The courts of appeals have jurisdiction over appeals of right under28 U.S.C. § 1291 only from "final decisions" of the district courts. The statutory limitation is the product of a two-fold policy judgment about judicial administration which was written into the first Judiciary Act and adhered to ever since. See Cobbledick v. United States, 309 U.S. 323, 324-325, 60 S.Ct. 540, 84 L.Ed. 783 (1940). The requirement saves judicial time by eliminating review of rulings adverse to an eventually successful litigant. But more importantly, the uniform imposition of finality as a condition of review improves the quality of justice administered by the judicial system. On balance, the rule shortens the time needed for resolution of controversies, saving litigants both time and money; "(requiring finality avoids) the obstruction to just claims that would come from permitting the harassment and cost of a succession of separate appeals from the various rulings to which a litigation may give rise, from its initiation to entry of judgment." Cobbledick, supra, at 325, 60 S.Ct. at 541. In short, the rule is one of the primary bars against Bleak House Judicial administration; 6 as such, its rationale applies equally to an order certifying a class.

Nevertheless, in some circumstances deferring an appeal practically operates to deny effective review, as the right threatened by an adverse ruling will have been lost in the interim before final disposition of the other aspects of the controversy. The Court therefore has given the § 1291 final decision requirement a "practical rather than a technical construction," Cohen v. Beneficial Industrial Loan Corp., 337 U.S. 541, 548, 69 S.Ct. 1221, 1226, 93 L.Ed. 1528 (1949), and allowed interlocutory appeal from a "small class (of orders) which finally determine claims of right separable from and collateral to, rights asserted in the action, too important to be denied review and too independent of the cause itself to require that appellate consideration be deferred until the whole case is adjudicated." Cohen, at 546, 69 S.Ct. at 1225. See Eisen v. Carlisle & Jacquelin, 417 U.S. 156, 170-172, 94 S.Ct. 2140, 40 L.Ed.2d 732 (1974) (Eisen IV); Note, Class Action Certification Orders: An Argument for the Defendant's Right to Appeal, 42 Geo.Wash.L.Rev. 621, 625-628 (1974). Two of the three circuits which have faced the issue have nevertheless held a class certification order non-appealable under Cohen. Thill Securities Corp. v. New York Stock Exchange, 469 F.2d 14 (7th Cir. 1972); Walsh v. City of Detroit, 412 F.2d 226 (6th Cir. 1969). Accord, 9 J. Moore, Federal Practice P 110.13(9), at 184-187 (2d ed. 1970).

The Second Circuit, however, has permitted appeal in certain limited circumstances. In Eisen v. Carlisle & Jacquelin, 370 F.2d 119 (2d Cir. 1966), cert. denied, 386 U.S. 1035, 87 S.Ct. 1487, 18 L.Ed.2d 598 (1967) (Eisen I), that court recognized that an order denying class action status effectively sounded the "death knell" of the plaintiff's suit. As "no lawyer of competence is going to undertake this complex and costly case to recover $70 for Mr. Eisen," the individual claim could not be adjudicated, and as a practical matter the class question could never be appealed. The court therefore concluded the order was appealable under Cohen. We have adopted the death knell doctrine. Falk v. Dempsey-Tegeler & Co., Inc., 472 F.2d 142 (9th Cir. 1972); Weingartner v. Union Oil Company of California, 431 F.2d 26 (9th Cir. 1970).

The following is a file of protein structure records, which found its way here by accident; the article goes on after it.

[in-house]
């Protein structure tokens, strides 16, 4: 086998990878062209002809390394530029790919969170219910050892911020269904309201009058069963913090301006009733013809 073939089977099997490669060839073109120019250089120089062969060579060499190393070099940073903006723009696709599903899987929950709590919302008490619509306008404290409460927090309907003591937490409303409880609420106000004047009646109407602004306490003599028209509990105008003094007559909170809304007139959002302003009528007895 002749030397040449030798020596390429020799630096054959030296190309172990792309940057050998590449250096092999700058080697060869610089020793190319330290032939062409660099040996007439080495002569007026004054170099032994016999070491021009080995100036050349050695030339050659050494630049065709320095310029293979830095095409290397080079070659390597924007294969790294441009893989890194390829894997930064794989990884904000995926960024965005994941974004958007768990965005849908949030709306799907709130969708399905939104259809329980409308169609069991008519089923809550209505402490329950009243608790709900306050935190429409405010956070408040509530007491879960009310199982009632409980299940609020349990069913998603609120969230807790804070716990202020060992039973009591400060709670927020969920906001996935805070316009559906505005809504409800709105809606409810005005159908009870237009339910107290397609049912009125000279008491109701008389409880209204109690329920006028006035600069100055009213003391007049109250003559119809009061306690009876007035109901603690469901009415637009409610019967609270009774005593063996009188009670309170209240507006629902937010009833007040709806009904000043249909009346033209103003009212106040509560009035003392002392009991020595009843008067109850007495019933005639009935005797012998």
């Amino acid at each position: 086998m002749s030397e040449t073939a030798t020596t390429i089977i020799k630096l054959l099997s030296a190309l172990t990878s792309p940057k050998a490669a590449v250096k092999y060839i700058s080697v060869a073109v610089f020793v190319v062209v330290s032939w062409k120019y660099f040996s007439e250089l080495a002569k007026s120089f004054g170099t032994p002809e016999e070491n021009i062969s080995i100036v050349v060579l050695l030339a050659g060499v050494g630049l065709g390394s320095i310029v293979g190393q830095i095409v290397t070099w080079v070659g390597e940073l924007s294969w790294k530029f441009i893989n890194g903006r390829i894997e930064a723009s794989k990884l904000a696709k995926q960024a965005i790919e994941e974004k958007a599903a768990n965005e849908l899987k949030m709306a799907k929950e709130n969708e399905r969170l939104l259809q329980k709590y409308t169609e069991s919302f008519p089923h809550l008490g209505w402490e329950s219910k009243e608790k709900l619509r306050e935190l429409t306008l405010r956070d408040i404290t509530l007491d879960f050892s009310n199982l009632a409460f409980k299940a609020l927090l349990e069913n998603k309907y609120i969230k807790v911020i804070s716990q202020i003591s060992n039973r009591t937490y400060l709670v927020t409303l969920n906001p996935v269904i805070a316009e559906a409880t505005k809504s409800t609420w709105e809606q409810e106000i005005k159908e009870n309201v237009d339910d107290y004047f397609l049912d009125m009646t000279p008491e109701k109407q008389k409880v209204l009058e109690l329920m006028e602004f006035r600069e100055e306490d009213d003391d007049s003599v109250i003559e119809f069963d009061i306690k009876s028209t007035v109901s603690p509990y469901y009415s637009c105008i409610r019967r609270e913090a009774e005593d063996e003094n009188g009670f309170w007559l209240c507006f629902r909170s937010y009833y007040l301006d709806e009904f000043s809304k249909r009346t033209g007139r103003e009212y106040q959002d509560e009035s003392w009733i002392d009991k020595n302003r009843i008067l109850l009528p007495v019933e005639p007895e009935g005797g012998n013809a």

From that springboard the Second Circuit developed a "reverse death knell" doctrine with respect to a defendant and his rights to foreclose an ostensible class suit against him. Influenced by the suggestion that it consider a rule which would "afford equality of treatment as between plaintiffs and defendants" (Korn v. Franchard Corp., 443 F.2d 1301, 1307 (2d Cir. 1971) (Friendly, J., concurring)), a panel of the circuit held in Eisen v. Carlisle & Jacquelin, 479 F.2d 1005, 1007 n. 1 (2d Cir. 1973) (Eisen III), that defendants could appeal an order granting class status under three specified conditions. As explicated in Herbst v. International Telephone and Telegraph Corp., 495 F.2d 1308, 1312 (2d Cir. 1974), such an order is appealable when the class determination is " 'fundamental to the further conduct of the case' " (i. e., when, were the class determination reversed, the individual claims presented would be too small to continue the suit, thus effectively terminating it the reverse death knell situation); 7 when the order is " 'separable from the merits; ' " and when it will result in " 'irreparable harm to the defendant in terms of time and money spent in defending a huge class action.' " Herbst, at 1312, quoting from ...